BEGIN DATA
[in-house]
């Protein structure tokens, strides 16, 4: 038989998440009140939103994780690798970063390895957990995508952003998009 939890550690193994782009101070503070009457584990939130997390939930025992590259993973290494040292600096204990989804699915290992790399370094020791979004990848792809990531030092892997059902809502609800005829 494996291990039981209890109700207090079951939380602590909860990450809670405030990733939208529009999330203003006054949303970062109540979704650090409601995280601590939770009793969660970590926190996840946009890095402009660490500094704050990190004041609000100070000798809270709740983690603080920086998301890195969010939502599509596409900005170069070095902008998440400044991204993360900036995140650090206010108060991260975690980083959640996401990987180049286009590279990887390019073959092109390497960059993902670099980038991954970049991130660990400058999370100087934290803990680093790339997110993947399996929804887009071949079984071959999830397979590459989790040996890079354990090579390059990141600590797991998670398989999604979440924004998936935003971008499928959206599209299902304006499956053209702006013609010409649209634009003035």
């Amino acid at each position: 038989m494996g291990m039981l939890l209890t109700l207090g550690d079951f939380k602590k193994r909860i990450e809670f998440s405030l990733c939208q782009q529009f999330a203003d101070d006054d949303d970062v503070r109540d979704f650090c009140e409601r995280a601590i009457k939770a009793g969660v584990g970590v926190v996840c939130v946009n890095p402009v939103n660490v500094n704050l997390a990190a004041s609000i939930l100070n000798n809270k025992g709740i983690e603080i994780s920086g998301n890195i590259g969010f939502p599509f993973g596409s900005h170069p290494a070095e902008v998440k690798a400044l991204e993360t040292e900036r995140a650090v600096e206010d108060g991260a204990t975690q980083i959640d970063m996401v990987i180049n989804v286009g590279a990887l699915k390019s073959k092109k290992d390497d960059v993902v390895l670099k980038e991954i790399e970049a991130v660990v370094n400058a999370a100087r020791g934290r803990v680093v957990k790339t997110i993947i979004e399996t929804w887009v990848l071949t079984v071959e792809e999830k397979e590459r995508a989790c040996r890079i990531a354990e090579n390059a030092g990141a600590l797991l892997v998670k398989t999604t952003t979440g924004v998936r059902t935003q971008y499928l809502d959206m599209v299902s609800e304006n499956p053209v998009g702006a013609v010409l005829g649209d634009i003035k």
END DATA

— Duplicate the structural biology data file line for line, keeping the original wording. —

[in-house]
């Protein structure tokens, strides 16, 4: 038989998440009140939103994780690798970063390895957990995508952003998009 939890550690193994782009101070503070009457584990939130997390939930025992590259993973290494040292600096204990989804699915290992790399370094020791979004990848792809990531030092892997059902809502609800005829 494996291990039981209890109700207090079951939380602590909860990450809670405030990733939208529009999330203003006054949303970062109540979704650090409601995280601590939770009793969660970590926190996840946009890095402009660490500094704050990190004041609000100070000798809270709740983690603080920086998301890195969010939502599509596409900005170069070095902008998440400044991204993360900036995140650090206010108060991260975690980083959640996401990987180049286009590279990887390019073959092109390497960059993902670099980038991954970049991130660990400058999370100087934290803990680093790339997110993947399996929804887009071949079984071959999830397979590459989790040996890079354990090579390059990141600590797991998670398989999604979440924004998936935003971008499928959206599209299902304006499956053209702006013609010409649209634009003035």
């Amino acid at each position: 038989m494996g291990m039981l939890l209890t109700l207090g550690d079951f939380k602590k193994r909860i990450e809670f998440s405030l990733c939208q782009q529009f999330a203003d101070d006054d949303d970062v503070r109540d979704f650090c009140e409601r995280a601590i009457k939770a009793g969660v584990g970590v926190v996840c939130v946009n890095p402009v939103n660490v500094n704050l997390a990190a004041s609000i939930l100070n000798n809270k025992g709740i983690e603080i994780s920086g998301n890195i590259g969010f939502p599509f993973g596409s900005h170069p290494a070095e902008v998440k690798a400044l991204e993360t040292e900036r995140a650090v600096e206010d108060g991260a204990t975690q980083i959640d970063m996401v990987i180049n989804v286009g590279a990887l699915k390019s073959k092109k290992d390497d960059v993902v390895l670099k980038e991954i790399e970049a991130v660990v370094n400058a999370a100087r020791g934290r803990v680093v957990k790339t997110i993947i979004e399996t929804w887009v990848l071949t079984v071959e792809e999830k397979e590459r995508a989790c040996r890079i990531a354990e090579n390059a030092g990141a600590l797991l892997v998670k398989t999604t952003t979440g924004v998936r059902t935003q971008y499928l809502d959206m599209v299902s609800e304006n499956p053209v998009g702006a013609v010409l005829g649209d634009i003035k």